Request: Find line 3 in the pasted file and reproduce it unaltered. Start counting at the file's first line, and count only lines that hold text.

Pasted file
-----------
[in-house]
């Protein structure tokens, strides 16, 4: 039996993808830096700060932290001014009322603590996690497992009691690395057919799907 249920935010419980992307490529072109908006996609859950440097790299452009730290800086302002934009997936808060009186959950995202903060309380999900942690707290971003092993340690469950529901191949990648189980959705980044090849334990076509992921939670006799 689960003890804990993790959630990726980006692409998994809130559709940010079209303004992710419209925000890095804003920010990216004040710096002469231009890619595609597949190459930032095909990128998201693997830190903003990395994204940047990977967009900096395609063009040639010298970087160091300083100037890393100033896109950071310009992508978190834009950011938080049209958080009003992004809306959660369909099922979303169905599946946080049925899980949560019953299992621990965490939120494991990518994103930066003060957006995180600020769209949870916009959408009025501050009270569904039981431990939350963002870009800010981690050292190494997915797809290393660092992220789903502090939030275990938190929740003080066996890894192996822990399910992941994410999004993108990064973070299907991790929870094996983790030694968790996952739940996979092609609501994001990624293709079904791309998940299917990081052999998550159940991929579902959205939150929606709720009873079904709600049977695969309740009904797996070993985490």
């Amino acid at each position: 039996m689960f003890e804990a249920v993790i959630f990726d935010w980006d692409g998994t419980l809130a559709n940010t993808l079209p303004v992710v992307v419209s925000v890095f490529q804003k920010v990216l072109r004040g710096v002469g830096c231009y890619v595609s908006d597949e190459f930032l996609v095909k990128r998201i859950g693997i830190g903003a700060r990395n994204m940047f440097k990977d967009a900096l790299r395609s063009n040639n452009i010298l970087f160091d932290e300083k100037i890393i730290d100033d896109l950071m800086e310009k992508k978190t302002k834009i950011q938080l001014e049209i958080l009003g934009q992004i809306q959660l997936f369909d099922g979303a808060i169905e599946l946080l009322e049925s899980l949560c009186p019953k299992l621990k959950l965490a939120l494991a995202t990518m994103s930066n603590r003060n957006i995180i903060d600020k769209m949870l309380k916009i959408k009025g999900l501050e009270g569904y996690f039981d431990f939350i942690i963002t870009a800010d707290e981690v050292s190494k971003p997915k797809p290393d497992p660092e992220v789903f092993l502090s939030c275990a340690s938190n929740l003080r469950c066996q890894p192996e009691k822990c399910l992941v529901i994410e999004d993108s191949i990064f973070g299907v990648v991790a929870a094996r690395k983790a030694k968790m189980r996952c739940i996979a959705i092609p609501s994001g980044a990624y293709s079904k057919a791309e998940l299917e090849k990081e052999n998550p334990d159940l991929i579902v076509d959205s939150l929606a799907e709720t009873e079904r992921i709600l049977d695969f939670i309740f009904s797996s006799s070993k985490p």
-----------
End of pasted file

């Amino acid at each position: 039996m689960f003890e804990a249920v993790i959630f990726d935010w980006d692409g998994t419980l809130a559709n940010t993808l079209p303004v992710v992307v419209s925000v890095f490529q804003k920010v990216l072109r004040g710096v002469g830096c231009y890619v595609s908006d597949e190459f930032l996609v095909k990128r998201i859950g693997i830190g903003a700060r990395n994204m940047f440097k990977d967009a900096l790299r395609s063009n040639n452009i010298l970087f160091d932290e300083k100037i890393i730290d100033d896109l950071m800086e310009k992508k978190t302002k834009i950011q938080l001014e049209i958080l009003g934009q992004i809306q959660l997936f369909d099922g979303a808060i169905e599946l946080l009322e049925s899980l949560c009186p019953k299992l621990k959950l965490a939120l494991a995202t990518m994103s930066n603590r003060n957006i995180i903060d600020k769209m949870l309380k916009i959408k009025g999900l501050e009270g569904y996690f039981d431990f939350i942690i963002t870009a800010d707290e981690v050292s190494k971003p997915k797809p290393d497992p660092e992220v789903f092993l502090s939030c275990a340690s938190n929740l003080r469950c066996q890894p192996e009691k822990c399910l992941v529901i994410e999004d993108s191949i990064f973070g299907v990648v991790a929870a094996r690395k983790a030694k968790m189980r996952c739940i996979a959705i092609p609501s994001g980044a990624y293709s079904k057919a791309e998940l299917e090849k990081e052999n998550p334990d159940l991929i579902v076509d959205s939150l929606a799907e709720t009873e079904r992921i709600l049977d695969f939670i309740f009904s797996s006799s070993k985490p």